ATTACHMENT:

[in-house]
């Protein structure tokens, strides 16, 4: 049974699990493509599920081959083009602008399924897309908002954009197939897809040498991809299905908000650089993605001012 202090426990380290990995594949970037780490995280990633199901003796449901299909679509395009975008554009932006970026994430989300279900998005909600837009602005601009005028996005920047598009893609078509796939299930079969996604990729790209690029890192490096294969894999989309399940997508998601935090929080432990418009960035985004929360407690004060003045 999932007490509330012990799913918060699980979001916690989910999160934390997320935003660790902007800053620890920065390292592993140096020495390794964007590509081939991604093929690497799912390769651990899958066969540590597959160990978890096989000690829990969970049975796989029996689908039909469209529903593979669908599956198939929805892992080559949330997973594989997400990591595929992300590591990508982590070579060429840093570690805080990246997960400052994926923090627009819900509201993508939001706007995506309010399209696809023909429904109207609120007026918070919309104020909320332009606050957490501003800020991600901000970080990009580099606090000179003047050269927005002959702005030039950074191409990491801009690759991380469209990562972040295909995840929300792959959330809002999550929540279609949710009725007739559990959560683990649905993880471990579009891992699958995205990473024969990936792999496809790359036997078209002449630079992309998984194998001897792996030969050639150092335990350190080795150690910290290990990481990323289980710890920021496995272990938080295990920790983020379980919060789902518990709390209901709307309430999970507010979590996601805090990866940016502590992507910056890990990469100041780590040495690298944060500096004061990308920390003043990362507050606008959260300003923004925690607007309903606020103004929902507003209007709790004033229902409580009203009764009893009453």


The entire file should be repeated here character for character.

[in-house]
């Protein structure tokens, strides 16, 4: 049974699990493509599920081959083009602008399924897309908002954009197939897809040498991809299905908000650089993605001012 202090426990380290990995594949970037780490995280990633199901003796449901299909679509395009975008554009932006970026994430989300279900998005909600837009602005601009005028996005920047598009893609078509796939299930079969996604990729790209690029890192490096294969894999989309399940997508998601935090929080432990418009960035985004929360407690004060003045 999932007490509330012990799913918060699980979001916690989910999160934390997320935003660790902007800053620890920065390292592993140096020495390794964007590509081939991604093929690497799912390769651990899958066969540590597959160990978890096989000690829990969970049975796989029996689908039909469209529903593979669908599956198939929805892992080559949330997973594989997400990591595929992300590591990508982590070579060429840093570690805080990246997960400052994926923090627009819900509201993508939001706007995506309010399209696809023909429904109207609120007026918070919309104020909320332009606050957490501003800020991600901000970080990009580099606090000179003047050269927005002959702005030039950074191409990491801009690759991380469209990562972040295909995840929300792959959330809002999550929540279609949710009725007739559990959560683990649905993880471990579009891992699958995205990473024969990936792999496809790359036997078209002449630079992309998984194998001897792996030969050639150092335990350190080795150690910290290990990481990323289980710890920021496995272990938080295990920790983020379980919060789902518990709390209901709307309430999970507010979590996601805090990866940016502590992507910056890990990469100041780590040495690298944060500096004061990308920390003043990362507050606008959260300003923004925690607007309903606020103004929902507003209007709790004033229902409580009203009764009893009453």